Updated Sunday, December 2, 2012 at 09:45 PM
Pete Carroll verbalized an epiphany last week. Or a bunch of words just spilled out of his mouth. Sometimes, it's hard to know with the Seahawks coach.
When Carroll speaks, his thoughts often resemble a crowd rushing to board a train before the doors close. You wonder how his tongue keeps from getting trampled. The man is awkwardly captivating in this way.
He used that strange talent last week to suggest that gradually-improving rookie quarterback Russell Wilson and his team's vanilla offense is functioning without training wheels now. He even seemed to second-guess the Seahawks' decision not to throw the football more during their loss to Miami last Sunday. But if you're expecting the offense to join the 21st century in Chicago on Sunday, you should start preparing strategies now to quell your raging disappointment.
"We don't have any restrictions now," said Carroll, who admitted earlier this season to keeping a lid on the offense. "I think (Wilson) has proven that he is ready to go, and I have felt like this for about a month. I've felt like this for longer than today, and we've seen him just continue to do really good things. There's no reason not to count on him to continue to do that. I don't think he has some issue that is lurking out there. I think he can handle it.
"The problem he's got is that he's got the Chicago Bears, and they can create a bunch of problems."
So, uh, the Seahawks have freedom with an asterisk?
"Right now, we need to do whatever we have to do to win a game," he said. "It's really cool that we're feeling that way, and I look back last week, and there were other chances where we could've thrown the ball a little bit more, and we really thought we were going to win this football game with the way we were playing it and making sure we didn't give them a chance to win it. By the way he was playing, and you look back, and he completes 16 in a row and all of that, there was no reason not to keep throwing it.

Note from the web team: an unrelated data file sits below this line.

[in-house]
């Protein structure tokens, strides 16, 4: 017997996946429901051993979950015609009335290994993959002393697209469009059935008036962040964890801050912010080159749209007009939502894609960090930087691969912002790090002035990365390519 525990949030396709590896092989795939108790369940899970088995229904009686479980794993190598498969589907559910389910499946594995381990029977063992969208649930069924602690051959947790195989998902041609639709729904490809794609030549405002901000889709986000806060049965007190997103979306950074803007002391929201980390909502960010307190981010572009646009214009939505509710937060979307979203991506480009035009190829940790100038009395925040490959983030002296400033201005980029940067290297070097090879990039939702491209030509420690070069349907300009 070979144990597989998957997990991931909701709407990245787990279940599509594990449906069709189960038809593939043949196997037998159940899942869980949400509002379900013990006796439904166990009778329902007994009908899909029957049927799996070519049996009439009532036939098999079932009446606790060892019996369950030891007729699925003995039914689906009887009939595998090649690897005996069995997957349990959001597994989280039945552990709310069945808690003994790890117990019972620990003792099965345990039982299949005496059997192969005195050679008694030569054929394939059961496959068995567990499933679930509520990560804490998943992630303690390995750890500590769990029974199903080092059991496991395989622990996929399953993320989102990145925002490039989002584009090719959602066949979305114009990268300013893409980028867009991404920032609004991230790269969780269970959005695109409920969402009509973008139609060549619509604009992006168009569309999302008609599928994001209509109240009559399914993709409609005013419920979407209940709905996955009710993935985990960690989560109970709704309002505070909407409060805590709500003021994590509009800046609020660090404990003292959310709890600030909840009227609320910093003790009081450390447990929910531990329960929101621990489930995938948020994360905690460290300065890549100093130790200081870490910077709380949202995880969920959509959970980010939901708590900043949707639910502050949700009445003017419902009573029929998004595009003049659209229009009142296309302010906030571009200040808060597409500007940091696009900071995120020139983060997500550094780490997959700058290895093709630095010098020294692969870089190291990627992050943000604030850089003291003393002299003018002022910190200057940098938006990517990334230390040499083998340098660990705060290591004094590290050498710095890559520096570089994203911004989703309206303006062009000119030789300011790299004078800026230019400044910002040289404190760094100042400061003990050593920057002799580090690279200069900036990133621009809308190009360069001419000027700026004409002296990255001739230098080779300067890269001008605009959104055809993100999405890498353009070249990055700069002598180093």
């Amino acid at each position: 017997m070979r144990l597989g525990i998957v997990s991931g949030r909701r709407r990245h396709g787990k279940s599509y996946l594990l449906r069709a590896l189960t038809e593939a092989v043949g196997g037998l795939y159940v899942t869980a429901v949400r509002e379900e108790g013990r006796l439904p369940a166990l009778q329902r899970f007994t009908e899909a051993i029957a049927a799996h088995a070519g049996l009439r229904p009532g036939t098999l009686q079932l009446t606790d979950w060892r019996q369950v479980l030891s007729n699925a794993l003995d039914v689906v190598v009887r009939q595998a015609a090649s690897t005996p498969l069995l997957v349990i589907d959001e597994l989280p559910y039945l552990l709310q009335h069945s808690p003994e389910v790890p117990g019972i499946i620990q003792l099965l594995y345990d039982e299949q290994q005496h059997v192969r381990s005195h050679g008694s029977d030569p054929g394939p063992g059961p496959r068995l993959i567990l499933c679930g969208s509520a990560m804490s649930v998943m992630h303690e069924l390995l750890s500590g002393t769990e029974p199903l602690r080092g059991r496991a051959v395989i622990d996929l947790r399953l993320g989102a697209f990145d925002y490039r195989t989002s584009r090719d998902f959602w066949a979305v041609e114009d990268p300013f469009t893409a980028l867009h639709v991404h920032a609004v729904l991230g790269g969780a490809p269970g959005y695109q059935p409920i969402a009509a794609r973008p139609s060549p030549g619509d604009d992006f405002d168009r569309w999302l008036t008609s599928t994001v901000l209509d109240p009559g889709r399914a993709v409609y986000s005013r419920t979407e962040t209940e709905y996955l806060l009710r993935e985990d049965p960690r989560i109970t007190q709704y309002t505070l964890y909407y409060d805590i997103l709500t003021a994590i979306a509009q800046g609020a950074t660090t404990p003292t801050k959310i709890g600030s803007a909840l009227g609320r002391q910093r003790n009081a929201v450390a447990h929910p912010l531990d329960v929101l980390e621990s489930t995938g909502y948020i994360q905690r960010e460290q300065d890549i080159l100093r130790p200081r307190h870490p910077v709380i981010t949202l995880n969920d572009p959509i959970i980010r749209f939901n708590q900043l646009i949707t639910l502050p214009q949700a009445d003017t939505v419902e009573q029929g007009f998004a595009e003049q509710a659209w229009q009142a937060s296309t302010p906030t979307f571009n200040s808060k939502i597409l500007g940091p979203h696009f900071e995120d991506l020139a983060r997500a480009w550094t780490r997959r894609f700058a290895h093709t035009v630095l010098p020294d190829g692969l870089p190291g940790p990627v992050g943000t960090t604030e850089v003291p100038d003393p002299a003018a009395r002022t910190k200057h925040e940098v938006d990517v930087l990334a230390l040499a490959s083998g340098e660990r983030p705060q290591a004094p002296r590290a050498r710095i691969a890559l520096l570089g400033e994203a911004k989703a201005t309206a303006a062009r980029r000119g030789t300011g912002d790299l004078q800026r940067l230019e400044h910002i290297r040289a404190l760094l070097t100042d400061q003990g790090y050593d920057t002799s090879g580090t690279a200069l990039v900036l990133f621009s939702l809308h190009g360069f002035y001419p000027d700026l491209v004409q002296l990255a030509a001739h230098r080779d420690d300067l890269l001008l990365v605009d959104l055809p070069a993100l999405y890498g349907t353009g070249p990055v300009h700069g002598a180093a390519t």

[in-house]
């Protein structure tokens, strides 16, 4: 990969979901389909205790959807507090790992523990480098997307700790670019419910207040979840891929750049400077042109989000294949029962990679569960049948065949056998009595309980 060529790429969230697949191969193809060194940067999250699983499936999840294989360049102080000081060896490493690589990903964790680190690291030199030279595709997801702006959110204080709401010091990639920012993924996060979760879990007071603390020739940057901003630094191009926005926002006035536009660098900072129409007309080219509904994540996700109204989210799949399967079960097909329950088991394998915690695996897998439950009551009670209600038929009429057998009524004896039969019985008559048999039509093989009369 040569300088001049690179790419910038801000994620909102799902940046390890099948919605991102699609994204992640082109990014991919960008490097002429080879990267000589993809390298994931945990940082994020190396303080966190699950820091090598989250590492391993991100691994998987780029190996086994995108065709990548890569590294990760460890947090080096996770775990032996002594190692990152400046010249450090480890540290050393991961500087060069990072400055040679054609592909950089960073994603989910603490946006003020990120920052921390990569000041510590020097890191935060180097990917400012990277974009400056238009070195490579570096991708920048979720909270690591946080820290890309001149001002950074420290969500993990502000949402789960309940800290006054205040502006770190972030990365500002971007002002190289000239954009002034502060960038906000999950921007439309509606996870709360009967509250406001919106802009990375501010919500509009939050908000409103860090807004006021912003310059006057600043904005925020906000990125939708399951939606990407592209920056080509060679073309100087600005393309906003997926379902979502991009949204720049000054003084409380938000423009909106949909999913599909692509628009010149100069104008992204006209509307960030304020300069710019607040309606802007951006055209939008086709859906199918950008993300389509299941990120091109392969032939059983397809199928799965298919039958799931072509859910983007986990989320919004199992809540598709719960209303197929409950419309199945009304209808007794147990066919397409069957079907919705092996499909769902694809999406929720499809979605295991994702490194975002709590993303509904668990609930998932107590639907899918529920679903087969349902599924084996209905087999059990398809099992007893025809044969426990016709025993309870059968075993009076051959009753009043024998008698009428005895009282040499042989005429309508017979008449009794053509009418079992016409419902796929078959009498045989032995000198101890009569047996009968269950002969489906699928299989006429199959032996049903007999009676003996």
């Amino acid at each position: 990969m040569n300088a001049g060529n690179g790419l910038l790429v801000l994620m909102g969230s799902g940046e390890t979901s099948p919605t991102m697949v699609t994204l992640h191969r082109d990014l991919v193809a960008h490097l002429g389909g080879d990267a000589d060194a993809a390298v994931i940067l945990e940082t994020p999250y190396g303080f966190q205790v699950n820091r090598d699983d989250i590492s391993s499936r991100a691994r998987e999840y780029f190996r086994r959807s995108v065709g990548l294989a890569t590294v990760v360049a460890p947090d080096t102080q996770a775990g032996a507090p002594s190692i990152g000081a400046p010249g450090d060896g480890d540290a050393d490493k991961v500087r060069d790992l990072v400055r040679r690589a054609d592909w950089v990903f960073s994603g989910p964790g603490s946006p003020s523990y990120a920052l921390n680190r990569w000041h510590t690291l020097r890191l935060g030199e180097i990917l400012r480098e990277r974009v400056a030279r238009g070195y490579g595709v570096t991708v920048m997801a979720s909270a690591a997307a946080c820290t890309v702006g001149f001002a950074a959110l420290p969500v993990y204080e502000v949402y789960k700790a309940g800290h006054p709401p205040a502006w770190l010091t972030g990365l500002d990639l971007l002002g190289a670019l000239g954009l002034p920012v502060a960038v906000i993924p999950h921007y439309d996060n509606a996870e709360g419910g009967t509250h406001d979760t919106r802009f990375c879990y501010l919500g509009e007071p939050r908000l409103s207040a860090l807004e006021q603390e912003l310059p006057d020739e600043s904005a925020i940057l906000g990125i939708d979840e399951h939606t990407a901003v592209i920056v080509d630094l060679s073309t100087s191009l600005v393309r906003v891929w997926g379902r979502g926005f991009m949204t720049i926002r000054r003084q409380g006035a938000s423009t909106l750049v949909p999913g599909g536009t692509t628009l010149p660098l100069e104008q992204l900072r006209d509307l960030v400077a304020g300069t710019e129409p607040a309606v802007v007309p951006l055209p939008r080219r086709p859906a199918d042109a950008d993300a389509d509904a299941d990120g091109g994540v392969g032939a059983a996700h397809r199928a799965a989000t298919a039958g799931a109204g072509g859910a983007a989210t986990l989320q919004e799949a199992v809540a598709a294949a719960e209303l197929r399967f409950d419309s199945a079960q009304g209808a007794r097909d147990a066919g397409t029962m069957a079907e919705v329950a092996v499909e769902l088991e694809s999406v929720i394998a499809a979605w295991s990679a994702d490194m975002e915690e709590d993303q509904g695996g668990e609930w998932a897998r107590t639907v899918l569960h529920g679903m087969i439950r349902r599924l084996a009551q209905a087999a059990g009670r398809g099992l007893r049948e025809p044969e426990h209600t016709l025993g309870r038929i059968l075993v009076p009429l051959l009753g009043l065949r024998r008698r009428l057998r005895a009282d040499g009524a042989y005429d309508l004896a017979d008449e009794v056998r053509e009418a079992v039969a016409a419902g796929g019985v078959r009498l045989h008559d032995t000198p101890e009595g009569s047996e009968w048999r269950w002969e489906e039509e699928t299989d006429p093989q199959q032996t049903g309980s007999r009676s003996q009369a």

"We're in good shape in that sense. We're going to run the offense and try to beat this team and do all of the things it takes."
So, uh, you should have optimism with an asterisk?
Here's the deal: The Seahawks might mix it up a little better on offense, but they won't change dramatically. Carroll believes in a run-oriented offensive philosophy too much. And offensive line guru Tom Cable has the title of assistant head coach for a reason: to emphasize the importance of employing a physical, shove-it-down-your-throat offensive style.
So it's not realistic to demand that the Seahawks let Wilson fling the ball all over the field. But there is a middle ground between cautious and adventurous. And while the Seahawks have been right to put Wilson in the best possible position to succeed, his performance and the realities of winning in the NFL dictate Carroll must live up to his assertion that there are no restrictions for the quarterback and the offense he is directing.
Wilson deserves the chance to do more. He has had a quarterback rating above 125 in his past three games. He has been above 95 in five of his past six games, accounting for 12 touchdown passes and only two interceptions during that span. For the season, Wilson has a 93.9 QB rating, and he has more than twice as many touchdown passes (17) as interceptions (eight). Still, the Seahawks remain last in the NFL in pass attempts per game and second-to-last in passing yards.
The Miami game was almost a cartoonish example of their unwillingness to keep defenses off balance. The Seahawks' normally reliable run game was struggling, and Wilson was hot, completing 21 of 27 passes for 224 yards and two touchdowns, including 16 completions in a row. Still, the Seahawks ran the ball on two-thirds of their first-down plays and tried to win bland. It would've worked, except the defense allowed 17 fourth-quarter points.
As good as the Seattle defense is, the young Seahawks aren't without flaws, and it's foolish to keep losing games the same way. The Seahawks (6-5) are 1-5 on the road, the defense has lost three fourth-quarter leads, and all of their road games have come down to the last possession. It's scary to have that small a margin for error.
Wilson has attempted 30 passes just twice this season. Twenty-eight of the NFL's 32 teams average at least 30 pass attempts. If the Seahawks threw the ball five more times a game, they would still rank among the bottom five in the league in attempts. The vanilla offense has been a storyline all season. Now, the plea to offensive coordinator Darrell Bevell, as well as to Carroll and Cable, is tinged with mounting desperation.
Be more imaginative.
"I think we've been getting better every week, and a big part of that is through Russell," said Zach Miller, the starting tight end. "Just his improvement. I think you're seeing it now, with the way he's being so efficient and throwing the ball around and running the offense. I think we all knew it was going to happen. But the way it has been happening is pretty special."
Special demands trust. The Seahawks have to stop saying how much they love Wilson and start showing it.
Freedom isn't just a perk anymore. It's the key to getting the most out of this team.
Jerry Brewer: 206-464-2277 or email@example.com.
On Twitter @JerryBrewer
Seahawks @ Chicago, 10 a.m., Ch. 13